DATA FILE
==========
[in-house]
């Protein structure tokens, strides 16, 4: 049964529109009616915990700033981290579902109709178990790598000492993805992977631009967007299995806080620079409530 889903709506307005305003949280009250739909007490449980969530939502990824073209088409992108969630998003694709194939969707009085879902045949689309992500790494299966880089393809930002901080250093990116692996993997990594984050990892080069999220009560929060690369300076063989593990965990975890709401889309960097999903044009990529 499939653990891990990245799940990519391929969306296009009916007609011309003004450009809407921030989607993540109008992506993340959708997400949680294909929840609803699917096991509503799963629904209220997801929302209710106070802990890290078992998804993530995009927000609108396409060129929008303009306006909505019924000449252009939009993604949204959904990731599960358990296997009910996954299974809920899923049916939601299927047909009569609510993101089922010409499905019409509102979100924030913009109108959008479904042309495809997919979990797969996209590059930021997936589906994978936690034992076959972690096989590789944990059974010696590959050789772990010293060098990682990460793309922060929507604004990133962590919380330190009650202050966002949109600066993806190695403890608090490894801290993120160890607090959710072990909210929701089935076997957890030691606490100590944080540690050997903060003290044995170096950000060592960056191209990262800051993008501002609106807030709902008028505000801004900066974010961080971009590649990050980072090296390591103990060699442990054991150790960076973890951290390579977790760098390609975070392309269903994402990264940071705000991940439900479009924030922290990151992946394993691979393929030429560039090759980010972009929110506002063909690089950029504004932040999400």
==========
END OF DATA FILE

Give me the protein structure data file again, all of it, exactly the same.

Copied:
[in-house]
């Protein structure tokens, strides 16, 4: 049964529109009616915990700033981290579902109709178990790598000492993805992977631009967007299995806080620079409530 889903709506307005305003949280009250739909007490449980969530939502990824073209088409992108969630998003694709194939969707009085879902045949689309992500790494299966880089393809930002901080250093990116692996993997990594984050990892080069999220009560929060690369300076063989593990965990975890709401889309960097999903044009990529 499939653990891990990245799940990519391929969306296009009916007609011309003004450009809407921030989607993540109008992506993340959708997400949680294909929840609803699917096991509503799963629904209220997801929302209710106070802990890290078992998804993530995009927000609108396409060129929008303009306006909505019924000449252009939009993604949204959904990731599960358990296997009910996954299974809920899923049916939601299927047909009569609510993101089922010409499905019409509102979100924030913009109108959008479904042309495809997919979990797969996209590059930021997936589906994978936690034992076959972690096989590789944990059974010696590959050789772990010293060098990682990460793309922060929507604004990133962590919380330190009650202050966002949109600066993806190695403890608090490894801290993120160890607090959710072990909210929701089935076997957890030691606490100590944080540690050997903060003290044995170096950000060592960056191209990262800051993008501002609106807030709902008028505000801004900066974010961080971009590649990050980072090296390591103990060699442990054991150790960076973890951290390579977790760098390609975070392309269903994402990264940071705000991940439900479009924030922290990151992946394993691979393929030429560039090759980010972009929110506002063909690089950029504004932040999400």